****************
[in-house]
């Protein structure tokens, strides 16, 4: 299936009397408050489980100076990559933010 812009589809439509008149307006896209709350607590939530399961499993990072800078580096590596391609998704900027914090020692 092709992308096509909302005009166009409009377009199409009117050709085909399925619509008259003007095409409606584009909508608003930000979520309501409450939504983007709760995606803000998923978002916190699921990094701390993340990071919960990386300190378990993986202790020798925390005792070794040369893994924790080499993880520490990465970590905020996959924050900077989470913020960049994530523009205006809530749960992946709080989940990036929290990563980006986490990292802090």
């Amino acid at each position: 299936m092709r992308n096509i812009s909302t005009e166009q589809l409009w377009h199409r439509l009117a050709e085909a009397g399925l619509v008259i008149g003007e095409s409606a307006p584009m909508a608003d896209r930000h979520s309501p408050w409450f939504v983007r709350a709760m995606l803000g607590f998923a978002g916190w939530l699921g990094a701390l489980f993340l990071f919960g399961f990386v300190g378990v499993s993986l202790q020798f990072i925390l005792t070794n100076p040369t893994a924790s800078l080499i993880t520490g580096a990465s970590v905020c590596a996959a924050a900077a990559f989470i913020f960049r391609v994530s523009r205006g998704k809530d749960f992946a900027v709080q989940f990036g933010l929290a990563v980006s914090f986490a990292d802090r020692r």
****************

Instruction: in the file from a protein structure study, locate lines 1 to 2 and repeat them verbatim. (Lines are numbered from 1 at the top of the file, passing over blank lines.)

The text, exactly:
[in-house]
């Protein structure tokens, strides 16, 4: 299936009397408050489980100076990559933010 812009589809439509008149307006896209709350607590939530399961499993990072800078580096590596391609998704900027914090020692 092709992308096509909302005009166009409009377009199409009117050709085909399925619509008259003007095409409606584009909508608003930000979520309501409450939504983007709760995606803000998923978002916190699921990094701390993340990071919960990386300190378990993986202790020798925390005792070794040369893994924790080499993880520490990465970590905020996959924050900077989470913020960049994530523009205006809530749960992946709080989940990036929290990563980006986490990292802090």